What is the CP – who is it meant for?
Like the Diploma Programme, the Career Programme (CP) is an academic option open to students entering their final two years of high school. There are three main components to the CP: a rigorous academic course-load, a core comprising of four components and a career-related study, which students complete concurrently.
The choice of at least two Diploma Programme courses provides and enhances the theoretical underpinning and academic rigour of the programme.
The Career-related Programme core aims to develop personal qualities and skills and professional habits required for lifelong learning.
The career-related study further supports the programme’s academic strength and provides practical, real-world approaches to learning.
What’s a “career-related study”?
Also called vocational, technical, or professional studies, a career-related education is a course of study that prepares the student for a specific career or position. Career-related studies prepare students for further or higher education, an internship or apprenticeship, or a position in a designated field of interest. It provides the opportunity for students to learn about theories and concepts through application and practice while developing broad-based skills in authentic and meaningful contexts. Graduates of the CP chose programs across a wide array of fields, including engineering, biomedical, business, nursing, automotive technology and sports. The VDOE Career Clusters are approved sequences for meeting the career-related study requirement at Gar-Field HS.
Tell me more about the CP core – is it different from the Diploma Programme requirements?
The components of the core are at the heart of the Career-related Programme and are designed to enhance students’ personal qualities and professional development.
The Career-related Programme core contextualizes the Diploma Programme courses and the career‑related study and draws all aspects of the framework together. The core is designed to develop many of the characteristics and attributes described in the IB learner profile.
All components of the core are mandatory. They are:
- personal and professional skills
- service learning
- language development
- reflective project
Personal and professional skills
The personal and professional skills course aims to develop responsibility, practical problem-solving, good intellectual habits, ethical understandings, perseverance, resilience, an appreciation of identity and perspective, and an understanding of the complexity of the modern world. Emphasis is on the development of skills needed to successfully navigate higher education, the workplace and society.
A minimum of 90 timetabled hours is expected to be devoted to the personal and professional skills course.
Service learning is the practical application of knowledge and skills towards meeting an identified community need. Through service, students develop and apply personal and social skills in real-life situations involving decision-making, problem-solving, initiative, responsibility and accountability for their actions.
A minimum of 50 hours is expected to be devoted to service learning.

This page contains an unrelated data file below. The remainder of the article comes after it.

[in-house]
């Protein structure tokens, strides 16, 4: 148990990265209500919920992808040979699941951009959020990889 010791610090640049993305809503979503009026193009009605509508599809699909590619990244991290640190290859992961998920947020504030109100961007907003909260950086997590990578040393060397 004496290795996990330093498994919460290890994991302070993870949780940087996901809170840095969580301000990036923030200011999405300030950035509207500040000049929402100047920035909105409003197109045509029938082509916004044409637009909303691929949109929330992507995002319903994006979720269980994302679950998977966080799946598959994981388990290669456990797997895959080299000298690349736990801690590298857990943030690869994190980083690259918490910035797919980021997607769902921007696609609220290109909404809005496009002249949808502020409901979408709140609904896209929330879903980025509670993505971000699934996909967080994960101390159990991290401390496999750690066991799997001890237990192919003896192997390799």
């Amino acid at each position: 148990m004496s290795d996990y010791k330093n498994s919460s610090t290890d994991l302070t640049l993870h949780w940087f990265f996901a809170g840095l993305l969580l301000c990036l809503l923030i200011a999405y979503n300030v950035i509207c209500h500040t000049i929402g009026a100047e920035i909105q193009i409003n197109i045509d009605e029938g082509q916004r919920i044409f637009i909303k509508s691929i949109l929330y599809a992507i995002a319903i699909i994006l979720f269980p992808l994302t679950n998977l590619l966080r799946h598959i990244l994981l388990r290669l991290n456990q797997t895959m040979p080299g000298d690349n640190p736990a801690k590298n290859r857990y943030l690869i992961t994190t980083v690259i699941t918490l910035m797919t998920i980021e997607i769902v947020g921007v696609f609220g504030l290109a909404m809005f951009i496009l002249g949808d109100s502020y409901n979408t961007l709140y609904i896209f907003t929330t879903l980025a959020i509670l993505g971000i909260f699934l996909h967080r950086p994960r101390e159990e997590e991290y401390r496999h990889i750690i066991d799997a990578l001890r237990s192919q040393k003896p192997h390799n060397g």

Language development ensures that all students have access and are exposed to an additional language, which is a central tenet of an IB education and will increase their understanding of the wider world. Students are encouraged to begin or extend the study of a language other than their best language that suits their needs, background and context. It develops students in the areas of oral, visual and written linguistic and communicative abilities.
A minimum of 50 hours is expected to be devoted to language development.
The reflective project is an in-depth body of work produced over an extended period and submitted in year 2 of the Career-related Programme. Through the reflective project, students identify, analyse, discuss and evaluate an ethical dilemma associated with an issue from their career-related studies. This work encourages students to engage in personal inquiry, intellectual discovery, creativity, action and reflection, and to develop strong thinking, research and communication skills.
The reflective project is assessed using grades A to E, with A representing the highest level of achievement.
A minimum of 50 hours is expected to be devoted to the reflective project.
What are the benefits of the CP for students and schools?
One of the major advantages that the CP offers students is flexibility: it allows them to both pursue challenging academics and gain professional skills. Unlike any other program available at the secondary school level, the CP lets schools and students design their own course of study and prioritizes students’ interests while still providing a structured and rigorous environment.
CP graduates are prepared for a wide range of post-secondary options, including going on to university, working in the “real world”, and pursuing further professional studies. David Barrs, head of the Anglo-European School in the United Kingdom, agrees, telling the UK’s Telegraph that the CP “opens the IB experience to a wider range of students.” CP students also become part of their school’s IB community and the wider IB family – after graduation, they are welcome to join the 45,000-strong IB global alumni network.
The programme also allows schools to better serve their students because it requires close collaboration between the student and the school. Developing an individualized course of study helps educators understand what their students are interested in, what their strengths and weaknesses are, and how to best support them to reach their full potential.
Content on this page is taken from www.IBO.org